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This only applies to bitumen or highway work
I often see the "4psi rule" quoted in tyre discussions on various forums, but nobody seems to realise what it actually is or how it works. So the following is my understanding of what the 4psi rule is and how it works. I’ve been told by senior tyre industry blokes that when Michelin was developing the Steel Belted Radial tyre in the 1960s they came up with the 4psi rule during tyre testing and it applies to handling, braking & tyre wear (I don’t know if this included a tube or not).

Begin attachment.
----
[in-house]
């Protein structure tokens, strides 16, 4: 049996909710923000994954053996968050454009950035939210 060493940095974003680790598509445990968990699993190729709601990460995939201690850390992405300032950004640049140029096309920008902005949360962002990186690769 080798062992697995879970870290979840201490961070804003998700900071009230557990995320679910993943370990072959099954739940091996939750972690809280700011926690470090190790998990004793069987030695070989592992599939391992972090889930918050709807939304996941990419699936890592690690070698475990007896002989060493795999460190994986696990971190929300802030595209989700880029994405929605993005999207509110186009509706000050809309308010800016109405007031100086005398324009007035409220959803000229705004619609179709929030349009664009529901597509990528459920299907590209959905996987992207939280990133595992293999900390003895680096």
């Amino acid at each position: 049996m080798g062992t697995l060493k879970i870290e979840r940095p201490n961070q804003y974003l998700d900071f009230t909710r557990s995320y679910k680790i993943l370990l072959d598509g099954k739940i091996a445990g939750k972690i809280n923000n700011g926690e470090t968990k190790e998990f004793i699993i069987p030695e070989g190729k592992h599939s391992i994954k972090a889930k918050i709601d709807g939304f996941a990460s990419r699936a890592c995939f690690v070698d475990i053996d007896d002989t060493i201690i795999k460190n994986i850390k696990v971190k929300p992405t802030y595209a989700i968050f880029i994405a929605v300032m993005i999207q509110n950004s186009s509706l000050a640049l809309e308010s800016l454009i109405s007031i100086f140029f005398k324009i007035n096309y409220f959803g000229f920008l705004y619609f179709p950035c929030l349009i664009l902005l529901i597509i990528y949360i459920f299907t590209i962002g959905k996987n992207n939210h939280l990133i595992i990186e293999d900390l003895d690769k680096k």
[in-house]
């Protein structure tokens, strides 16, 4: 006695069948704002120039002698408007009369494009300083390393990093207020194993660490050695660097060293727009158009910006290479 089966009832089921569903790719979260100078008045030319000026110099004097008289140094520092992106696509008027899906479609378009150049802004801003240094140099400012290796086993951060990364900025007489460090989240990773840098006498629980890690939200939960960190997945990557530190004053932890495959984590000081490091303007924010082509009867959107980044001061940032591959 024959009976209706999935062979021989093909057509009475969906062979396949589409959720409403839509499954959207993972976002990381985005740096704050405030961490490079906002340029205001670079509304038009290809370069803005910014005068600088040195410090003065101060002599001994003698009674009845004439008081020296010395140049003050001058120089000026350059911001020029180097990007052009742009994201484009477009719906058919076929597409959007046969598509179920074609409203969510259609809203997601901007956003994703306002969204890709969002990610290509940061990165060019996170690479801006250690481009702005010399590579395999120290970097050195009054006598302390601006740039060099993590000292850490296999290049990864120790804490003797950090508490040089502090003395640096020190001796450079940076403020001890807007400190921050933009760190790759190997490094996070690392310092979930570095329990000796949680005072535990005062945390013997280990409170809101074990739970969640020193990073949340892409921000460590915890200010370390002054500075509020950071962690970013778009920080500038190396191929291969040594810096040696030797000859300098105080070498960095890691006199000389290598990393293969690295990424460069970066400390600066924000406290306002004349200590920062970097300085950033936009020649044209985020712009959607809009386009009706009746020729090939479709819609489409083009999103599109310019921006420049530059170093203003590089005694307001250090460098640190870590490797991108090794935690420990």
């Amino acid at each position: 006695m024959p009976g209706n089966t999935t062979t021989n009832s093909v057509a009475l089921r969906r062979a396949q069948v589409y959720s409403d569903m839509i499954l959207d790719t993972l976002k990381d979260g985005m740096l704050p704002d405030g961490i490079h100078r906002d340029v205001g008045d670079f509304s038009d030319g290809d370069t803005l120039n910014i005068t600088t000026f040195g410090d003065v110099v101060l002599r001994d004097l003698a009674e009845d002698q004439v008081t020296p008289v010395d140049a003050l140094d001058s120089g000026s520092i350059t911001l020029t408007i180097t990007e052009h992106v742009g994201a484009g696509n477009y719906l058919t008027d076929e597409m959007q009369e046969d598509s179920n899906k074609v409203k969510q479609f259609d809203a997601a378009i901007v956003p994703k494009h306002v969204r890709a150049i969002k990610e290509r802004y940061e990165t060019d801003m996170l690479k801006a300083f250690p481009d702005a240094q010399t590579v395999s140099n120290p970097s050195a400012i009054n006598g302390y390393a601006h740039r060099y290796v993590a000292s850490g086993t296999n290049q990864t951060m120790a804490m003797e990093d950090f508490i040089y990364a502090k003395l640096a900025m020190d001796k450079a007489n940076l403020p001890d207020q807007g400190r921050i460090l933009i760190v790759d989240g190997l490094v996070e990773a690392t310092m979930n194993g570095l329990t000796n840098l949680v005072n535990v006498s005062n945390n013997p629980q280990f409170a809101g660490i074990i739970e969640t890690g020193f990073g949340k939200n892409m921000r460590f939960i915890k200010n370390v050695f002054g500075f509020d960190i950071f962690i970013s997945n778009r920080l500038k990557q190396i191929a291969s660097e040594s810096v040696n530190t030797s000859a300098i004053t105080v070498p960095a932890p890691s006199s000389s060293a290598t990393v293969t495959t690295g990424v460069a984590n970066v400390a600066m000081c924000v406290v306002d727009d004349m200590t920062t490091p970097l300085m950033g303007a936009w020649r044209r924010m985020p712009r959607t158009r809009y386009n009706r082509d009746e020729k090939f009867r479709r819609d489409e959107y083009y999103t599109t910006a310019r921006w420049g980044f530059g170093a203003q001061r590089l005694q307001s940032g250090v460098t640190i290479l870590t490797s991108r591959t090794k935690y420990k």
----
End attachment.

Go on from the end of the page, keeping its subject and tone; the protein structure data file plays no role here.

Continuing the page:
The best cold pressure for highway work with Steel Belted Radial tyres (normal tyres) is when at operating temperature (after the tyre gets warm from running down the bitumen) the tyre goes up 4 psi.
Here is an example;
So you are at 36 psi cold with your Steel Belted Radial tyres. You head down the bitumen highway for an hour or so. You pull up for fuel and check your tyre pressures while they are warm & they are now 40 psi. That means with that load & all the other conditions 36 psi is about right for tyre wear & handling; not rocket science is it!
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